DC’s The Spectre is 80, but nobody cares

March 25, 2020
Louie Fecou 2
Comics, Features

There have already been a lot of special anniversary books released by DC Comics over the last year, celebrating some of their oldest and best-loved characters. The Trinity of Batman, Wonder Woman and Superman have all had their shot with glossy multi covered 96-page giant-sized comics, featuring creative teams telling stories of these comic book icons.

With the books being priced at just under $10, it’s easy to see why the company might decide to present us with other similar products. They sell well, and they can be enjoyed by casual readers so it’s a safe bet for the company and the comic book shop.

So with many of DC’s characters hitting the magical 80th anniversary, there is a slew of books coming out in this format.

Flash and Robin should be on the shelves now, and you can also expect Catwoman, Joker and Green Lantern also getting the big birthday book treatment.

However, there are also a few forgotten heroes that just aren’t popular enough to get this royal treatment from the company, and that’s a shame.

Obviously the company can’t put out a 96-page giant with 28 variant covers for the original Red Tornado, even though she was the first female superhero, debuting before Wonder Woman in 1939, as the character just doesn’t have the same appeal as Batman, but there are a couple of forgotten heroes from that era that I think deserve at least some sort of celebration.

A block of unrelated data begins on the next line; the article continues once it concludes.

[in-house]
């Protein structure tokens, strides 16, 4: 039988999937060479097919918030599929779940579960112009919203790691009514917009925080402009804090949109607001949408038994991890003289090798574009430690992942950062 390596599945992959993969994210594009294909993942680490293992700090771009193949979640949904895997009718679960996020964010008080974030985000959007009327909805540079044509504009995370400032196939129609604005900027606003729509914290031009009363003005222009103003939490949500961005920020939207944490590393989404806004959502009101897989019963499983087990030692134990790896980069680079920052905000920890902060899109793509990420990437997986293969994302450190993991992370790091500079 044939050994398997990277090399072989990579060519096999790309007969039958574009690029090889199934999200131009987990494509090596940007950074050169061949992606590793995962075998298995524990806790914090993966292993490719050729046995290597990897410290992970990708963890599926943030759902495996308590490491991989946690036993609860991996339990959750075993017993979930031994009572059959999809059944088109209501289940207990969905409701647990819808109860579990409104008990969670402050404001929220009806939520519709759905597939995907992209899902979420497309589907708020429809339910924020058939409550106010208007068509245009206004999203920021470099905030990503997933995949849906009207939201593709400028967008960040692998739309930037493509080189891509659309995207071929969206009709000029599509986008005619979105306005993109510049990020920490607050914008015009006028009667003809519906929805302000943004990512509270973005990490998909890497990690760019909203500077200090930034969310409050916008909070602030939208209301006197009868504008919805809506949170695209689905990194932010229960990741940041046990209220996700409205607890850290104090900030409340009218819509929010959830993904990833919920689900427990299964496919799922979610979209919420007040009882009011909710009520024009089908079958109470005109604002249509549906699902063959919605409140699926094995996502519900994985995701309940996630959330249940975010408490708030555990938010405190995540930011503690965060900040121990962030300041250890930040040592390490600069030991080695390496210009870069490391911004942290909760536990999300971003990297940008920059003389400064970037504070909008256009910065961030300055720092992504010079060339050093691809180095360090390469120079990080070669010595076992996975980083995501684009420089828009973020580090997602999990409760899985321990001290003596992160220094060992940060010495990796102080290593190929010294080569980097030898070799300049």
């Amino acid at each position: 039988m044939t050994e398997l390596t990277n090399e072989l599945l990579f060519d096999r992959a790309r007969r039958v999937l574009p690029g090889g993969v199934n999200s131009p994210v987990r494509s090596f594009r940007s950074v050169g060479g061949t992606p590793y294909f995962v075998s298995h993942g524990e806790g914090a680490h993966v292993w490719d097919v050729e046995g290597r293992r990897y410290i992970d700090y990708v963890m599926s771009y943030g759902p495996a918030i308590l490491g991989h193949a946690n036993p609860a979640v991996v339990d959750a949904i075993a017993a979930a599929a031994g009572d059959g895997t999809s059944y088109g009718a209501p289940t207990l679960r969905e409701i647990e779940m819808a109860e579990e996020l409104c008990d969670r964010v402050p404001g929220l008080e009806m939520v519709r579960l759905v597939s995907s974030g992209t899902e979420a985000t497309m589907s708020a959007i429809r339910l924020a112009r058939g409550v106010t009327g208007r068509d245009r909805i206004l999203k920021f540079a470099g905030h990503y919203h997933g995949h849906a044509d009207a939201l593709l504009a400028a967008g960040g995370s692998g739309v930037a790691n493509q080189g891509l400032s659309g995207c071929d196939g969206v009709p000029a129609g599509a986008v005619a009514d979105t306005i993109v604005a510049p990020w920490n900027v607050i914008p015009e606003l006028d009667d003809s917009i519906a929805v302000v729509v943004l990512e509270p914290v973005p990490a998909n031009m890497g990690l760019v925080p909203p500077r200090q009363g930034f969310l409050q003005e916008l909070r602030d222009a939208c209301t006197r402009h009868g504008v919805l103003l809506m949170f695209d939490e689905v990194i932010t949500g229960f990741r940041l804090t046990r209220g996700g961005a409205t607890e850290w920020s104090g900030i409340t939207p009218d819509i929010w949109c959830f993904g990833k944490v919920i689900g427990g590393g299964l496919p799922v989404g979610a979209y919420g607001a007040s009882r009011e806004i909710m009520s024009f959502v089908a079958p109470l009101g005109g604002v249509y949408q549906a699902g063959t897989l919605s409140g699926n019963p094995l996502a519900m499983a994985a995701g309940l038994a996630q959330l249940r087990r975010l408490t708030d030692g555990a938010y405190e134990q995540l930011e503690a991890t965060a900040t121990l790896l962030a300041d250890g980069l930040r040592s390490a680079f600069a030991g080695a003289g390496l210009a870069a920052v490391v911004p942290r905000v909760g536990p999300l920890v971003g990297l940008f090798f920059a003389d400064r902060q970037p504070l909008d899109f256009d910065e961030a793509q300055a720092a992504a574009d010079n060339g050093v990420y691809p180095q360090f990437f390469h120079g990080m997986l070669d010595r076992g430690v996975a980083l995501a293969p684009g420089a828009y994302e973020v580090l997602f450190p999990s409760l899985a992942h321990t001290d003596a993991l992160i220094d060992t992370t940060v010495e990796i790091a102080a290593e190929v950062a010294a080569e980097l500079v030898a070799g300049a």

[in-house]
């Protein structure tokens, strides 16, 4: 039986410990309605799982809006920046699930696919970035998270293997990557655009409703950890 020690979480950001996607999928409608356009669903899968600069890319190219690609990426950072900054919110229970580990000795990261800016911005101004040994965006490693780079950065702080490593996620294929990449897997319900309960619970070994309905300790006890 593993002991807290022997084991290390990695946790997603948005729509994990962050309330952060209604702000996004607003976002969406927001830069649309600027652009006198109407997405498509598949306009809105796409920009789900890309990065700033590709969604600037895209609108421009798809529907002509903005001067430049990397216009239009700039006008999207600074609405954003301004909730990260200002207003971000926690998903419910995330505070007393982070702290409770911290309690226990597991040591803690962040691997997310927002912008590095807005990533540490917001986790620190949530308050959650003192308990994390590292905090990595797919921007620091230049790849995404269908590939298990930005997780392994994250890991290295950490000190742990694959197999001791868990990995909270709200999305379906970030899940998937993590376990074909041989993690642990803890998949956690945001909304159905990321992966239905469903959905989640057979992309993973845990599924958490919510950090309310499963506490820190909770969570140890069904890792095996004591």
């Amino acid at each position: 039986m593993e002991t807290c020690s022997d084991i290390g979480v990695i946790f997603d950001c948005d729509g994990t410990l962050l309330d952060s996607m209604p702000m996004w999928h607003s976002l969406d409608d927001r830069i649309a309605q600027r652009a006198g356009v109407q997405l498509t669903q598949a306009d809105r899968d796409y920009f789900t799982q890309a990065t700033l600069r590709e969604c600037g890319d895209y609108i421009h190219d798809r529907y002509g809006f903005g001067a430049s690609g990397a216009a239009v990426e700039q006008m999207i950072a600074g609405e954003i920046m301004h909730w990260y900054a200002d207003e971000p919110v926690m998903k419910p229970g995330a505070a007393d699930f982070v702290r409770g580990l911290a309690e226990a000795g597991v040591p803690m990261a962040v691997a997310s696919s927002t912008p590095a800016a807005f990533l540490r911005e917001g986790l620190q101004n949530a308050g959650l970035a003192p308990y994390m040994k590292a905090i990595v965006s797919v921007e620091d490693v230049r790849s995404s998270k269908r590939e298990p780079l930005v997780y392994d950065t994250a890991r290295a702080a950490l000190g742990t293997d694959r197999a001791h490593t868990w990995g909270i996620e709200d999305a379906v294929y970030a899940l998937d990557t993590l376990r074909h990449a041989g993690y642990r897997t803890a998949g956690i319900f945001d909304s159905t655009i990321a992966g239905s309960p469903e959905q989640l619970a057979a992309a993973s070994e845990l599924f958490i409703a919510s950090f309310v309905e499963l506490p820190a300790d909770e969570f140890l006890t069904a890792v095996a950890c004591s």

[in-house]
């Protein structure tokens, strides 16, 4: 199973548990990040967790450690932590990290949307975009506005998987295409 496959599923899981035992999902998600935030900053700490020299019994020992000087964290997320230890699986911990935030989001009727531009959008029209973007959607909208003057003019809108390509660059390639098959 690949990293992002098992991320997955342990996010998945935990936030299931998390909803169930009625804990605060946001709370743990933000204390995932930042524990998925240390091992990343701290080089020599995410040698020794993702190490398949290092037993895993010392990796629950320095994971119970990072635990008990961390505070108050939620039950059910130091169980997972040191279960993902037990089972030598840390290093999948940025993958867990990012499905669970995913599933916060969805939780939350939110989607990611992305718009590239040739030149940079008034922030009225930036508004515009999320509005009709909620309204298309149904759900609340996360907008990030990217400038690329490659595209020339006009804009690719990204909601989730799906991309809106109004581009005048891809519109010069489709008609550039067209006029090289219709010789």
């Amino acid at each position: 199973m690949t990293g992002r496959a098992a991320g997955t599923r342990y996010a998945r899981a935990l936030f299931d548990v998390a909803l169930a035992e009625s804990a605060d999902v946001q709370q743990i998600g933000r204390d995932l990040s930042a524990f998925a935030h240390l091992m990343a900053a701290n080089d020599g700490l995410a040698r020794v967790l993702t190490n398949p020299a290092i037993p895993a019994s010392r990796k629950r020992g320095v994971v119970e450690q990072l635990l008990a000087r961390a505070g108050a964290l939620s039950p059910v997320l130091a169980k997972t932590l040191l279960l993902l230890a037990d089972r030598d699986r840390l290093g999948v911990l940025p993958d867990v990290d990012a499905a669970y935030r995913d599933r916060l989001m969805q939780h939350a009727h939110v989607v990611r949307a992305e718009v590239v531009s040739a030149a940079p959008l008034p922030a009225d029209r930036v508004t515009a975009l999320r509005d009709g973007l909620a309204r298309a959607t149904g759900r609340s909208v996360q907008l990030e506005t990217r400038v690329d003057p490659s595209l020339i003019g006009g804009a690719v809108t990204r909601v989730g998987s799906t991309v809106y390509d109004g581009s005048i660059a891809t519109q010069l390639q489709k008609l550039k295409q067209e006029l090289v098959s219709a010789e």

Possibly the most powerful hero in the DCU is the Spectre, and of all the forgotten heroes, there must be a multitude of creative teams that would love to do a short story based on this character.

Created by Jerry Siegal in February 1940, The Spectre first appeared in More Fun Comics #52.

Underneath that vengeful cloak, there have been a couple of identities including Jim Corrigan and Hal Jordan, and he has been affiliated with many teams such as Justice Society of America, All-Star Squadron and even the Justice League.

In the Golden Age, Jim Corrigan is murdered, placed in a cement-laden barrel and thrown into the harbor. “The Voice” sends him back to the land of the living though as a vengeful spirit to deliver punishment to evildoers.

He continues through this age until superheroes fall from grace, and by More Fun issue #101 in 1945, he was pretty much retired.

When Julius Schwartz created what we pretty much know as The Silver Age of comics, The Spectre was reintroduced in Showcase issue #60. With almost God-like powers now, he went on to guest star in JLA #46 and #47, then appeared in team-up comic The Brave and the Bold #72, with The Flash.

He gets his own book in 1967 and had some stunning visuals from Neal Adams. However it’s hard to write stories for an invincible supernatural ghost, and the comic runs out of steam by issue #10. In the yearly crossover between the JLA and the JSA, The Spectre is seemingly destroyed, averting a devastating collision between 2 Earths.